Yes, you can recycle small pieces of plastic like bottle tops. Bottle caps are metal, but they’re typically lined with plastic-items made from mixed materials can’t be recycled because the materials can’t be separated. Same thing goes for juice boxes and coated cardboard drink containers-although there are new versions specially marked for recycling or composting, which are indicated on the label.

6. I’m buying a soda. Bottle or can?

Can, definitely. Most cans contain 50% or more recycled aluminum. And a used aluminum can is recycled and back on the grocery shelf as a new can in as little as 60 days.

But wait, there's more! Find out what you can recycle in your bathroom, closet and office at

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Worse Than You Think

Obama: "I continue to believe that domestic oil production [drill baby drill!] is an important part of our overall strategy for energy security."

Gore: Says Maggie Fox, president of Al Gore's Alliance for Climate Protection: "This tragic event is a deafening wakeup call that America's dependence on fossil fuels cannot continue. We know this dependence is a direct threat to our national security. This massive spill is a stark reminder of the environmental and economic dangers we face as well."

Ian R. MacDonald, an oceanography professor at Florida State University, said his examination of Coast Guard charts and satellite images indicated that 8 million to 9 million gallons had already spilled by April 28. ...

Alabama's governor said his state was preparing for a worst-case scenario of 150,000 barrels, or more than 6 million gallons per day. At that rate the spill would amount to a Valdez-sized spill every two days, and the situation could last for months.

From Grist:

If he [Obama] was looking for an opportunity to drive home the clean energy message, this was it -- the Katrina of fossil fuels. Yet all Obama has done is blandly reaffirm his support for offshore drilling. I haven't heard a word about clean energy alternatives or, God forbid, efficiency...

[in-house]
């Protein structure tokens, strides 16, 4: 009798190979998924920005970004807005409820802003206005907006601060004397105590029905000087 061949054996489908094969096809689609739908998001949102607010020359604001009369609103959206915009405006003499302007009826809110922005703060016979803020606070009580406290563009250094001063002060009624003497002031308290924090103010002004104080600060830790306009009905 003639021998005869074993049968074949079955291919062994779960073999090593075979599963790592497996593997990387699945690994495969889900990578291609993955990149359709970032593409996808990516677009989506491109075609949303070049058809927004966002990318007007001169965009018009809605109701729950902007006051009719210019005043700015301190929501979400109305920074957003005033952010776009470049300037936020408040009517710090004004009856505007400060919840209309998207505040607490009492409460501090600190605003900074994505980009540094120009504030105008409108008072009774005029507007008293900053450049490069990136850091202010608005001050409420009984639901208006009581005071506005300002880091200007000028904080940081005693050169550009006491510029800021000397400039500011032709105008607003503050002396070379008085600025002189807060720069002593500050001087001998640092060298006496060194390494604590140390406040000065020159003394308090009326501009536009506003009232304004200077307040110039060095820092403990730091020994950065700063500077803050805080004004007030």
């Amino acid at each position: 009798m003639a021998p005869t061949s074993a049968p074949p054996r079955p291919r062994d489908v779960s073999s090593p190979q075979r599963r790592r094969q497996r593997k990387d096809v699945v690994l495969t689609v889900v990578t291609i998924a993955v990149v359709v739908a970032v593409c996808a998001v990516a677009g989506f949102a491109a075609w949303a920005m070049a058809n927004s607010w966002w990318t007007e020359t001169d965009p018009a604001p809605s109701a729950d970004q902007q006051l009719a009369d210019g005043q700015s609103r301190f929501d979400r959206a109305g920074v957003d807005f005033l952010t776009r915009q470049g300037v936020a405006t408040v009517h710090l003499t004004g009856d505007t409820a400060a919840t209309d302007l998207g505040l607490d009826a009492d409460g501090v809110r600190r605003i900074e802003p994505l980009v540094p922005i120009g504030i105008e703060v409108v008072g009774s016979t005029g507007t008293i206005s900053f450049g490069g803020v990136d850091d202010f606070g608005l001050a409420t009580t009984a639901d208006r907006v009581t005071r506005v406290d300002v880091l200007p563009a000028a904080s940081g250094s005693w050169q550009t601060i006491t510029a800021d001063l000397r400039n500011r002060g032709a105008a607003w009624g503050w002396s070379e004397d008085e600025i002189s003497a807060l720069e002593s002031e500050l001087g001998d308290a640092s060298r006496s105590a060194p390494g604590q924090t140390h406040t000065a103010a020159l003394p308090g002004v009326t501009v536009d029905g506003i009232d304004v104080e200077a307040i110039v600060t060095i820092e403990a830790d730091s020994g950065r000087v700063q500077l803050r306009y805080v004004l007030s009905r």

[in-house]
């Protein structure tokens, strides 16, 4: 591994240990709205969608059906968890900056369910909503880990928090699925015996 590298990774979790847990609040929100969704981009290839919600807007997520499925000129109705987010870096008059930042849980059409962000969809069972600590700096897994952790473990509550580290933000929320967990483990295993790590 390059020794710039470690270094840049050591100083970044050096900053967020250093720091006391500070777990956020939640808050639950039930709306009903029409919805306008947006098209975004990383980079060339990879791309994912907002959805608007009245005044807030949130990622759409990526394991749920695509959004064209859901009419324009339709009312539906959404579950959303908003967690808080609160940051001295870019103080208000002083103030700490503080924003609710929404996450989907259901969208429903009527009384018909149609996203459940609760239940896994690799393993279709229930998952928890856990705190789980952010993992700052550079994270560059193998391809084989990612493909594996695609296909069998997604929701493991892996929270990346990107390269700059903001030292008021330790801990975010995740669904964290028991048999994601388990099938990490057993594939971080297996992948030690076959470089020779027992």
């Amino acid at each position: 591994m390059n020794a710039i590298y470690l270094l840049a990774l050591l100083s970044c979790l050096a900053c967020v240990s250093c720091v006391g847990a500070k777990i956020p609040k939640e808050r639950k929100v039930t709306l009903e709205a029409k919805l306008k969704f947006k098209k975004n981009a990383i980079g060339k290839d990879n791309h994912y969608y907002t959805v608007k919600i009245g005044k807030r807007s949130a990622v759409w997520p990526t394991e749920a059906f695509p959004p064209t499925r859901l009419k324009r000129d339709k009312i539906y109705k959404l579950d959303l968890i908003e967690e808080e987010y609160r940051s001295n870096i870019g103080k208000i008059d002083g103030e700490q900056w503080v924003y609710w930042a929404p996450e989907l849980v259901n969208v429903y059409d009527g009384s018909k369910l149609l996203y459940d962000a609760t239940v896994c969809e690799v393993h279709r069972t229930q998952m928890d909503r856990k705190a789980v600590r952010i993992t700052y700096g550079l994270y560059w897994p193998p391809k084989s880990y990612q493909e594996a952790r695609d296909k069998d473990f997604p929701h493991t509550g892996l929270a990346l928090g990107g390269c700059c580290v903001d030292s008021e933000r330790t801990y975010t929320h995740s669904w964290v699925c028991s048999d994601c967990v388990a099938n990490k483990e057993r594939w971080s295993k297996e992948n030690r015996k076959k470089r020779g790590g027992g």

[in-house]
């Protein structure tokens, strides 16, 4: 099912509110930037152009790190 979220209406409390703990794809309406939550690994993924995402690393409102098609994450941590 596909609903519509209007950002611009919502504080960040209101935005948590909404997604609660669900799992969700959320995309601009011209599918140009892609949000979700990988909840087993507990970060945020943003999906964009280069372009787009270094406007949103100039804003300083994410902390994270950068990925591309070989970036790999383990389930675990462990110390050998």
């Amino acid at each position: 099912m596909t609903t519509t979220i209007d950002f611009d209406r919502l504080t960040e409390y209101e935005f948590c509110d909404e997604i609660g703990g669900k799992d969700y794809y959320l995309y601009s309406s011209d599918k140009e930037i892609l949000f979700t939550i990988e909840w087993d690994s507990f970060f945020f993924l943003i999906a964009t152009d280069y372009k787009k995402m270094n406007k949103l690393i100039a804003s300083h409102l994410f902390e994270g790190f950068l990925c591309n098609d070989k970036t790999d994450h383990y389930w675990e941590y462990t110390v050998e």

Lifted off of the comments at DailyKos, this one originated on Grist:

It's even worse than Devilstower thinks From a commenter at Grist, and this sounds correct. A reader who is an engineer of considerable experience says watch this one evolve carefully because it is destined to continue to grow and he shares this long (but worthy) explanation why: "Heard your mention of the oil disaster in the Gulf of Mexico this morning, and you (and most everyone else except maybe George Noory) are totally missing the boat on how big and bad of a disaster this is.

First fact, the original estimate was about 5,000 gallons of oil a day spilling into the ocean. Now they're saying 200,000 gallons a day. That's over a million gallons of crude oil a week! First, the BP platform was drilling for what they call deep oil. They go out where the ocean is about 5,000 feet deep and drill another  30,000 feet into the crust of the earth.

This it right on the edge of what human technology can do. Well, this time they hit a pocket of oil at such high pressure that it burst all of their safety valves all the way up to the drilling rig and then caused the rig to explode and sink. Take a moment to grasp the import of that. The pressure behind this oil is so high that it destroyed the maximum effort of human science to contain it.

BP = beyond petroleum LOL

pictures here

When the rig sank it flipped over and landed on top of the drill hole some 5,000 feet under the ocean. Now they've got a hole in the ocean floor, 5,000 feet down with a wrecked oil drilling rig sitting on top of is spewing 200,000 barrels of oil a day into the ocean. Take a moment and consider that, will you!

First they have to get the oil rig off the hole to get at it in order to try to cap it. Do you know the level of effort it will take to move that wrecked oil rig, sitting under 5,000 feet of water? That operation alone would take years and hundreds of millions toaccomplish. Then, how do you cap that hole in the muddy ocean floor?

There just is no way. No way. The only piece of human technology that might address this is anuclear bomb. I'm not kidding. If they put a nuke down there in the right spot it might seal up the hole. Nothing short of that will work. If we can't cap that hole that oil is going to destroy the oceans of the world. It only takes one quart of motor oil to make 250,000gallons of ocean water toxic to wildlife.

Are you starting to get the magnitude of this?